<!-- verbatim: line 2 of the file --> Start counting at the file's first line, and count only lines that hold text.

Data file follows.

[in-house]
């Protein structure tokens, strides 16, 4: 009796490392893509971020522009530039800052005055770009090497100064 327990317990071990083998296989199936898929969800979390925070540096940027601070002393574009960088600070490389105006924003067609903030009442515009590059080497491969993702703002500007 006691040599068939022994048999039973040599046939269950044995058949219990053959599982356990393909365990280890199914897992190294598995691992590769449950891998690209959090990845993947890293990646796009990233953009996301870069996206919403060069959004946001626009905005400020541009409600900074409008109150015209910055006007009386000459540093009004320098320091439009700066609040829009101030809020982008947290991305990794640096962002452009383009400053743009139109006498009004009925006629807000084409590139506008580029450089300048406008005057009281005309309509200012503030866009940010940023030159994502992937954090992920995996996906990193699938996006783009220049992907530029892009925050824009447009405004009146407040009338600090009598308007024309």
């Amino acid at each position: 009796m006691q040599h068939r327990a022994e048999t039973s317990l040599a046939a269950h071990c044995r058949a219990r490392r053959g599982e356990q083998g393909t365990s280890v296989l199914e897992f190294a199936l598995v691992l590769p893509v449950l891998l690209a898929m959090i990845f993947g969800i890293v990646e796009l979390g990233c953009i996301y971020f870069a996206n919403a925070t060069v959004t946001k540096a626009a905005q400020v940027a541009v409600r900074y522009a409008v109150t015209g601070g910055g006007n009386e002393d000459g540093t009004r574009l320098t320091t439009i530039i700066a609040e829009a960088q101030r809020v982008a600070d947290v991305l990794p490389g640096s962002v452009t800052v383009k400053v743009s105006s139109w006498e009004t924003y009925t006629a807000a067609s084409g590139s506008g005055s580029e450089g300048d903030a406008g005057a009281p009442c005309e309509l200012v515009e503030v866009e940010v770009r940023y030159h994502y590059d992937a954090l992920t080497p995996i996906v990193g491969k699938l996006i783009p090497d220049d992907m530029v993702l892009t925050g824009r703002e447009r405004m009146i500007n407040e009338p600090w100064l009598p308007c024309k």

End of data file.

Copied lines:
């Protein structure tokens, strides 16, 4: 009796490392893509971020522009530039800052005055770009090497100064 327990317990071990083998296989199936898929969800979390925070540096940027601070002393574009960088600070490389105006924003067609903030009442515009590059080497491969993702703002500007 006691040599068939022994048999039973040599046939269950044995058949219990053959599982356990393909365990280890199914897992190294598995691992590769449950891998690209959090990845993947890293990646796009990233953009996301870069996206919403060069959004946001626009905005400020541009409600900074409008109150015209910055006007009386000459540093009004320098320091439009700066609040829009101030809020982008947290991305990794640096962002452009383009400053743009139109006498009004009925006629807000084409590139506008580029450089300048406008005057009281005309309509200012503030866009940010940023030159994502992937954090992920995996996906990193699938996006783009220049992907530029892009925050824009447009405004009146407040009338600090009598308007024309």